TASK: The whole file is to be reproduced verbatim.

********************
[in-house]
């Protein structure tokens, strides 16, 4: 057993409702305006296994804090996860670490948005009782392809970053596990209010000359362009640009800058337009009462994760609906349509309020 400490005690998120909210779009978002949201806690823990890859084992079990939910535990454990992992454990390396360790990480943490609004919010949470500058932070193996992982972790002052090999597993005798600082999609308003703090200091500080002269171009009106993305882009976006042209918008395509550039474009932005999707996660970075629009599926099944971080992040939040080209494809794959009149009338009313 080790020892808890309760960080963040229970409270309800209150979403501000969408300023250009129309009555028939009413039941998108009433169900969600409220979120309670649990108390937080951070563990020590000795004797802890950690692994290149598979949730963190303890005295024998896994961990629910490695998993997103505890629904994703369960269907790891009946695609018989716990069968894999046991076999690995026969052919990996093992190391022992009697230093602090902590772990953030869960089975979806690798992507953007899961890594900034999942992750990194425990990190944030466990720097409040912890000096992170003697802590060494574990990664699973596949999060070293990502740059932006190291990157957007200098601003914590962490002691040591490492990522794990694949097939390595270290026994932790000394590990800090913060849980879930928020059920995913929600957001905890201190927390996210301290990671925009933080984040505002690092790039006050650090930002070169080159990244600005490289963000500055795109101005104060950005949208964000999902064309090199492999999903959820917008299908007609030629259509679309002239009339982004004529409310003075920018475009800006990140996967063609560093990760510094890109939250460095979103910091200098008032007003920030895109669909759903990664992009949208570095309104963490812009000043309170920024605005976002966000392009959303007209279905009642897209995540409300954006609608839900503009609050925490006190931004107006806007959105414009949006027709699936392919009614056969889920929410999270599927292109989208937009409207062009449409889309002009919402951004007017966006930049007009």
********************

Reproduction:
[in-house]
């Protein structure tokens, strides 16, 4: 057993409702305006296994804090996860670490948005009782392809970053596990209010000359362009640009800058337009009462994760609906349509309020 400490005690998120909210779009978002949201806690823990890859084992079990939910535990454990992992454990390396360790990480943490609004919010949470500058932070193996992982972790002052090999597993005798600082999609308003703090200091500080002269171009009106993305882009976006042209918008395509550039474009932005999707996660970075629009599926099944971080992040939040080209494809794959009149009338009313 080790020892808890309760960080963040229970409270309800209150979403501000969408300023250009129309009555028939009413039941998108009433169900969600409220979120309670649990108390937080951070563990020590000795004797802890950690692994290149598979949730963190303890005295024998896994961990629910490695998993997103505890629904994703369960269907790891009946695609018989716990069968894999046991076999690995026969052919990996093992190391022992009697230093602090902590772990953030869960089975979806690798992507953007899961890594900034999942992750990194425990990190944030466990720097409040912890000096992170003697802590060494574990990664699973596949999060070293990502740059932006190291990157957007200098601003914590962490002691040591490492990522794990694949097939390595270290026994932790000394590990800090913060849980879930928020059920995913929600957001905890201190927390996210301290990671925009933080984040505002690092790039006050650090930002070169080159990244600005490289963000500055795109101005104060950005949208964000999902064309090199492999999903959820917008299908007609030629259509679309002239009339982004004529409310003075920018475009800006990140996967063609560093990760510094890109939250460095979103910091200098008032007003920030895109669909759903990664992009949208570095309104963490812009000043309170920024605005976002966000392009959303007209279905009642897209995540409300954006609608839900503009609050925490006190931004107006806007959105414009949006027709699936392919009614056969889920929410999270599927292109989208937009409207062009449409889309002009919402951004007017966006930049007009």